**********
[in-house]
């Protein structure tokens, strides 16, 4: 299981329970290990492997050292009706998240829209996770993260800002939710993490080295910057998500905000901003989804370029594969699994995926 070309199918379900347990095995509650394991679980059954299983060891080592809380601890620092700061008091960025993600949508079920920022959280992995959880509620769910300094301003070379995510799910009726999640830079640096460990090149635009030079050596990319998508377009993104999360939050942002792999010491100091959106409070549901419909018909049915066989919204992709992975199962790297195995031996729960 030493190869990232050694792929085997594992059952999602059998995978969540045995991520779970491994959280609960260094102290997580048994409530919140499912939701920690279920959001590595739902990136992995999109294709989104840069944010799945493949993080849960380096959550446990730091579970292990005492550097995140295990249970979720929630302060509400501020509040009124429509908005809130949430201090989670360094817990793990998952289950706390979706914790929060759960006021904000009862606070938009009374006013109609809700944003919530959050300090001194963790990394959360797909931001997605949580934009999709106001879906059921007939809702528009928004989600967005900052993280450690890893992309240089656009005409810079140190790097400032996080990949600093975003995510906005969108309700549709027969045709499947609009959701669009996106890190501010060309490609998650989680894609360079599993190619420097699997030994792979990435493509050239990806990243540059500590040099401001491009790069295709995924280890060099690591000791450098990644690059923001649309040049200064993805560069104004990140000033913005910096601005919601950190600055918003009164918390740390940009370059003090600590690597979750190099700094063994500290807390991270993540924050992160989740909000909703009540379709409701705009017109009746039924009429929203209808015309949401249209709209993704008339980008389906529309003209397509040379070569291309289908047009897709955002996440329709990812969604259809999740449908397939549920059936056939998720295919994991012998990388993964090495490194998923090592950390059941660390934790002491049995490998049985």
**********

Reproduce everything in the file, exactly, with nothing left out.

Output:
[in-house]
């Protein structure tokens, strides 16, 4: 299981329970290990492997050292009706998240829209996770993260800002939710993490080295910057998500905000901003989804370029594969699994995926 070309199918379900347990095995509650394991679980059954299983060891080592809380601890620092700061008091960025993600949508079920920022959280992995959880509620769910300094301003070379995510799910009726999640830079640096460990090149635009030079050596990319998508377009993104999360939050942002792999010491100091959106409070549901419909018909049915066989919204992709992975199962790297195995031996729960 030493190869990232050694792929085997594992059952999602059998995978969540045995991520779970491994959280609960260094102290997580048994409530919140499912939701920690279920959001590595739902990136992995999109294709989104840069944010799945493949993080849960380096959550446990730091579970292990005492550097995140295990249970979720929630302060509400501020509040009124429509908005809130949430201090989670360094817990793990998952289950706390979706914790929060759960006021904000009862606070938009009374006013109609809700944003919530959050300090001194963790990394959360797909931001997605949580934009999709106001879906059921007939809702528009928004989600967005900052993280450690890893992309240089656009005409810079140190790097400032996080990949600093975003995510906005969108309700549709027969045709499947609009959701669009996106890190501010060309490609998650989680894609360079599993190619420097699997030994792979990435493509050239990806990243540059500590040099401001491009790069295709995924280890060099690591000791450098990644690059923001649309040049200064993805560069104004990140000033913005910096601005919601950190600055918003009164918390740390940009370059003090600590690597979750190099700094063994500290807390991270993540924050992160989740909000909703009540379709409701705009017109009746039924009429929203209808015309949401249209709209993704008339980008389906529309003209397509040379070569291309289908047009897709955002996440329709990812969604259809999740449908397939549920059936056939998720295919994991012998990388993964090495490194998923090592950390059941660390934790002491049995490998049985």